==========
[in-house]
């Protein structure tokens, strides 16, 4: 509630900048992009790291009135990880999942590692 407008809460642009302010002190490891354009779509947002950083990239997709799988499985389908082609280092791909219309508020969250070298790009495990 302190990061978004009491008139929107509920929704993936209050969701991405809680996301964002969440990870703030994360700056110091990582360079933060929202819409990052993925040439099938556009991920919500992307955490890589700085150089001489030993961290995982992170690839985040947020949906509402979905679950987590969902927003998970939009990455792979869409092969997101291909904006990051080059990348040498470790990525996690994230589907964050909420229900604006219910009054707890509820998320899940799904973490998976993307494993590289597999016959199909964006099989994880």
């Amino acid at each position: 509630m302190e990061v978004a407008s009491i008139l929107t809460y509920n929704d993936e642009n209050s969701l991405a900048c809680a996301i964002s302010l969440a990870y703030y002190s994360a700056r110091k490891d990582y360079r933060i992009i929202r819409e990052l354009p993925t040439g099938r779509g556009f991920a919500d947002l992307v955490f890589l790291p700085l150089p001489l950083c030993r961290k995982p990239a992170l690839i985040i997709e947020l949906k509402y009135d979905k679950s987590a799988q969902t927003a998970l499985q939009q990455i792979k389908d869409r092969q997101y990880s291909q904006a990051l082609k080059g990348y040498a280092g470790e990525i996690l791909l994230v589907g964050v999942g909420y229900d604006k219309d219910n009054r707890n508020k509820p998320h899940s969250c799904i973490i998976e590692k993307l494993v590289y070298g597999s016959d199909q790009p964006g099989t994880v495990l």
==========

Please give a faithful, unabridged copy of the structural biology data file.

[in-house]
């Protein structure tokens, strides 16, 4: 509630900048992009790291009135990880999942590692 407008809460642009302010002190490891354009779509947002950083990239997709799988499985389908082609280092791909219309508020969250070298790009495990 302190990061978004009491008139929107509920929704993936209050969701991405809680996301964002969440990870703030994360700056110091990582360079933060929202819409990052993925040439099938556009991920919500992307955490890589700085150089001489030993961290995982992170690839985040947020949906509402979905679950987590969902927003998970939009990455792979869409092969997101291909904006990051080059990348040498470790990525996690994230589907964050909420229900604006219910009054707890509820998320899940799904973490998976993307494993590289597999016959199909964006099989994880």
């Amino acid at each position: 509630m302190e990061v978004a407008s009491i008139l929107t809460y509920n929704d993936e642009n209050s969701l991405a900048c809680a996301i964002s302010l969440a990870y703030y002190s994360a700056r110091k490891d990582y360079r933060i992009i929202r819409e990052l354009p993925t040439g099938r779509g556009f991920a919500d947002l992307v955490f890589l790291p700085l150089p001489l950083c030993r961290k995982p990239a992170l690839i985040i997709e947020l949906k509402y009135d979905k679950s987590a799988q969902t927003a998970l499985q939009q990455i792979k389908d869409r092969q997101y990880s291909q904006a990051l082609k080059g990348y040498a280092g470790e990525i996690l791909l994230v589907g964050v999942g909420y229900d604006k219309d219910n009054r707890n508020k509820p998320h899940s969250c799904i973490i998976e590692k993307l494993v590289y070298g597999s016959d199909q790009p964006g099989t994880v495990l």